The World Trade Organization today sided with the U.S. in its complaint that China has not lived up to pledges it made nearly twenty years ago to buy billions of dollars of wheat, rice and corn through tariff rate quotas.
If American almond, citrus, pork, apple and dairy farmers want any chance of regaining their markets in China, Mexico and Canada, U.S. steel and aluminum tariffs will likely have to be lifted. The problem, however, is the threat of cheap foreign metal flooding the U.S. market is now as high as ever.
U.S. negotiators head to China this week to resume face-to-face trade talks, and the Senate is expected to consider a long-stalled disaster aid bill amid demands to expand it to include assistance for losses from the Midwest flooding.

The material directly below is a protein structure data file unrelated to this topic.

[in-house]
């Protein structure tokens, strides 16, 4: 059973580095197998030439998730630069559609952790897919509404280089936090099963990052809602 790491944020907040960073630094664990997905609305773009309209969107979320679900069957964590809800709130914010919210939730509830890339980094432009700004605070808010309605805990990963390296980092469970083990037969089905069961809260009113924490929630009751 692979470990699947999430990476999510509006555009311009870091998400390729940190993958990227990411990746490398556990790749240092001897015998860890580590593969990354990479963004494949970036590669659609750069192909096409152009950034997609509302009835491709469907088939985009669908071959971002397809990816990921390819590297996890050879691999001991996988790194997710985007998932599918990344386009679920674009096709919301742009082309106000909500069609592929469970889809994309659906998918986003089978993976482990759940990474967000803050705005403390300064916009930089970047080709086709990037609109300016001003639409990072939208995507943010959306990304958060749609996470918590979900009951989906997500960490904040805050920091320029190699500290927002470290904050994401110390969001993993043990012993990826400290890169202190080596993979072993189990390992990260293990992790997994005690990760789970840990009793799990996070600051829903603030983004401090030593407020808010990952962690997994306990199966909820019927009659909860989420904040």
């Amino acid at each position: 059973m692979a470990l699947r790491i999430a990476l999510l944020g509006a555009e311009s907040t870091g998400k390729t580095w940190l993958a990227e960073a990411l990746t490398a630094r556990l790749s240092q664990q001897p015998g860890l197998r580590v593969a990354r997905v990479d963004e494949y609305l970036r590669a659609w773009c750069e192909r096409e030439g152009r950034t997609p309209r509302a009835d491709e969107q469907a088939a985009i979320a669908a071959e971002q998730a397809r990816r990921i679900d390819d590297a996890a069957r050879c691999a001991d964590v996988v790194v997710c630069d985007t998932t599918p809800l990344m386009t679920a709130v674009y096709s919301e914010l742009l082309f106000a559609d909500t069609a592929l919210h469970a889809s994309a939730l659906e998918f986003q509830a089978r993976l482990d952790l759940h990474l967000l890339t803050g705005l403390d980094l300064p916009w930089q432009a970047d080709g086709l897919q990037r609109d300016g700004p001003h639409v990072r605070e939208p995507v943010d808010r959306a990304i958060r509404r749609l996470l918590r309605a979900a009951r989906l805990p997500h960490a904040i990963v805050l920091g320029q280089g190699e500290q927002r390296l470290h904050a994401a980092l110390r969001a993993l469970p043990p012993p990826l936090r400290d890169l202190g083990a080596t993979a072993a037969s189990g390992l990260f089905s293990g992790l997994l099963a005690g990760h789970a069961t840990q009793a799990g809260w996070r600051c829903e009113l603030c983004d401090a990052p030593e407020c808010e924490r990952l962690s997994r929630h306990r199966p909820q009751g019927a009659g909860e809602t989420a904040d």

The USDA announced Friday that China is making a significant purchase of U.S. corn after years of deteriorating trade, spurring hope that the trade talks between the two countries are producing real progress that could have lasting effects.
Trade negotiations between the U.S. and China are likely in their final weeks, but that’s no guarantee the trade war between the two countries will end any time soon, U.S. Trade Representative Robert Lighthizer told lawmakers Tuesday.
China may agree to buy more U.S. agriculture commodities and lift onerous trade barriers in the ongoing talks, but unless negotiators can agree on an effective way to make sure the Chinese live up to their promises, any final deal would be worthless.